68 The system of sigla and classification of manuscripts employed by De Bruyne (1920) does not match those of the modern Old Latin and Vulgate editions. Therefore, it is difficult to identify the manuscripts which he cites in his collection for the prefaces.

69 Iacobus... unam tantum scripsit epistulam, quae de septem catholicis est, quae et ipsa ab alio quondam sub nomine eius edita adseritur, licet paulatim tempore protendente obtinuerit auctoritatem.

70 Scripsit duas epistolas, quae catholicae nominantur, quarum secunda a plerisque eius esse negatur propter stili cum priore dissonantiam.

71 Iudas frater iacobi unam paruam quae de septem catholicis epistulam reliquit. Et quia de libro enoch qui apocryphus est in ea adsumpsit testimonium, a plerisque reicitur, tamen auctoritate uetustatis iam et usu meruit inter sanctas scripturas conputari.

72 De Bruyne (1920: 256 7), Gryson (2007: 729 30, 737). 22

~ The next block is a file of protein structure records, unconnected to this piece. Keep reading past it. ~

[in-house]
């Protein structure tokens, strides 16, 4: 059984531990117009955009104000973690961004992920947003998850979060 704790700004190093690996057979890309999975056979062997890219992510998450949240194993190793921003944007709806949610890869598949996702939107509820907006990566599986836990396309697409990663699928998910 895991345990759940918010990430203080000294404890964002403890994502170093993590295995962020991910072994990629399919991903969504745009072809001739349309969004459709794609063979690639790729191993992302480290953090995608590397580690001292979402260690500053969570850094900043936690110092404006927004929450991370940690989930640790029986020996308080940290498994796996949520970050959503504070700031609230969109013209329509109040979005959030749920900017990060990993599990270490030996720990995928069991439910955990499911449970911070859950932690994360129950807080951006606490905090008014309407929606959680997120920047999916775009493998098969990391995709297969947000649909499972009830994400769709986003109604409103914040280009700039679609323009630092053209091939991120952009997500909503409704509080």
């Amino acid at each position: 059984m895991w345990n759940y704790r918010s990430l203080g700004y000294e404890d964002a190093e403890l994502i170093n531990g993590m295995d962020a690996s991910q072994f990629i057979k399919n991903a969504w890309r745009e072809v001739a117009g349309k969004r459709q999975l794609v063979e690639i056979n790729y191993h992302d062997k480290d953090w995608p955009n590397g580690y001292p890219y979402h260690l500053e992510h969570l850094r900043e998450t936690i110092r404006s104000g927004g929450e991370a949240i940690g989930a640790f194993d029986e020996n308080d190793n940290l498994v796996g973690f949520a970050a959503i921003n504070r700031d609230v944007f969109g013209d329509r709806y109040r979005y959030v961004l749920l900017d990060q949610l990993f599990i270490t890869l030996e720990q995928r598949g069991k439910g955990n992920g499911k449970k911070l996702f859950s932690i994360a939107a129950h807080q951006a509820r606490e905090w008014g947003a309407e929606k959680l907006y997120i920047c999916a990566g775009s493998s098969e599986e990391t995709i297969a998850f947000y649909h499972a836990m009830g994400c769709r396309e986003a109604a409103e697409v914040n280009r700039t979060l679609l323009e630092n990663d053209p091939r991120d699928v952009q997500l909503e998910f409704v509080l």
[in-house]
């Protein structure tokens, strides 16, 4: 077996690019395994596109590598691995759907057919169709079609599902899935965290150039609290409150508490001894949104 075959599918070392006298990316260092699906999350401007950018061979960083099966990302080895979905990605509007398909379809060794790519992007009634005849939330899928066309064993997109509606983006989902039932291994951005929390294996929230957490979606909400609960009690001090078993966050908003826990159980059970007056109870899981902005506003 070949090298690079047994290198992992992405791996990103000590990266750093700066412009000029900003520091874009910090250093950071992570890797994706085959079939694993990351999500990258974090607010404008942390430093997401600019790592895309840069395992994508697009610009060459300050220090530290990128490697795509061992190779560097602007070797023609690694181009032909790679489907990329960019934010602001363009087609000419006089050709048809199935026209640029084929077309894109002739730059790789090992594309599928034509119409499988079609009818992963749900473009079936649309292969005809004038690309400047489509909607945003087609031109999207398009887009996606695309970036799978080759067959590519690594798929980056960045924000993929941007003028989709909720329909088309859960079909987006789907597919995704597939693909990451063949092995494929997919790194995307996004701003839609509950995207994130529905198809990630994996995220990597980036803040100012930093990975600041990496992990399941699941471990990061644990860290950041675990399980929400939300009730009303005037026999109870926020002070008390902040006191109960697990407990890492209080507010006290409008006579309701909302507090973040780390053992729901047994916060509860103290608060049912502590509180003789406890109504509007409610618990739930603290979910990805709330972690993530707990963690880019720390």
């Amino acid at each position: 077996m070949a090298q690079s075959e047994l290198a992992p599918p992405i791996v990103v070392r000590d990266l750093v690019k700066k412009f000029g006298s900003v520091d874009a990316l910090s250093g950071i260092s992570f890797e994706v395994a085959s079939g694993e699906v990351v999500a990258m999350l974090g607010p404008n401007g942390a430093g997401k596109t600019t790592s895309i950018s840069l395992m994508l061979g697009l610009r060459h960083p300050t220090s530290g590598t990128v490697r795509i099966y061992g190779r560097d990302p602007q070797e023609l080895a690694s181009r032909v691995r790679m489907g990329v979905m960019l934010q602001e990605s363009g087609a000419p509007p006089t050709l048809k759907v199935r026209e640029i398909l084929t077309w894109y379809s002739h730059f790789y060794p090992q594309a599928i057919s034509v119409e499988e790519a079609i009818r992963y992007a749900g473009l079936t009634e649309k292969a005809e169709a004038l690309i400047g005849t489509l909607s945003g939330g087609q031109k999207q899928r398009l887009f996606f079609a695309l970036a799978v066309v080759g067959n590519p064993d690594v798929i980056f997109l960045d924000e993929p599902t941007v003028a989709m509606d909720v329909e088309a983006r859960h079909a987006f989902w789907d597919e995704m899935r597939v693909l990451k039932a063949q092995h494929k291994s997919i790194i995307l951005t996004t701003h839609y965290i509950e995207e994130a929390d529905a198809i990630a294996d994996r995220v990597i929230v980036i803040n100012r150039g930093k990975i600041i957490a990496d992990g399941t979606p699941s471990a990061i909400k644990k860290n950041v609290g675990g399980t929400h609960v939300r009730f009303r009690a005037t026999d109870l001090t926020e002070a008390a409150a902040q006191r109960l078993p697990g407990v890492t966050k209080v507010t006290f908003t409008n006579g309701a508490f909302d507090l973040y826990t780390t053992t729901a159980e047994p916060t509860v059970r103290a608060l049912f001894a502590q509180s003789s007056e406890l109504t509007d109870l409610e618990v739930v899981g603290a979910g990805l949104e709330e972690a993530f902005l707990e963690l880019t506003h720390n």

43 of the order of the Epistles and canonicity: prologues 8 (PROL cath 8) and 9 (PROL cath 9) in De Bruyne s edition, 73 the former of Irish origin and the latter dependent on Jerome s De viris illustribus, 74 warrant the position of James in front propter dignitatem and because of the prerogatiua apostolici ordini, while prologue 11 notes the inauthenticity of 2 and 3 John. 75 The Catholic Epistles have four series of capitula: A of Donatist origin; C attested from the twelfth century; Tur, the capitula of Bede; Sp derived from the Spanish edition of the seventh century. 76 5. The Question of the Authorship 77 The evidence derived from the manuscript tradition, the citations of the Church Fathers and the prefaces attached to the corpus suggests that Jerome was not the reviser of the Vulgate Catholic Epistles although his authorship was proposed from as early as the mid-fifth century, when Non ita ordo est was composed and the archetype of the Bible of Saint Germain des Prés (VL 7) was copied. 78 Jerome s own statements about the extent of the revision are inconsistent: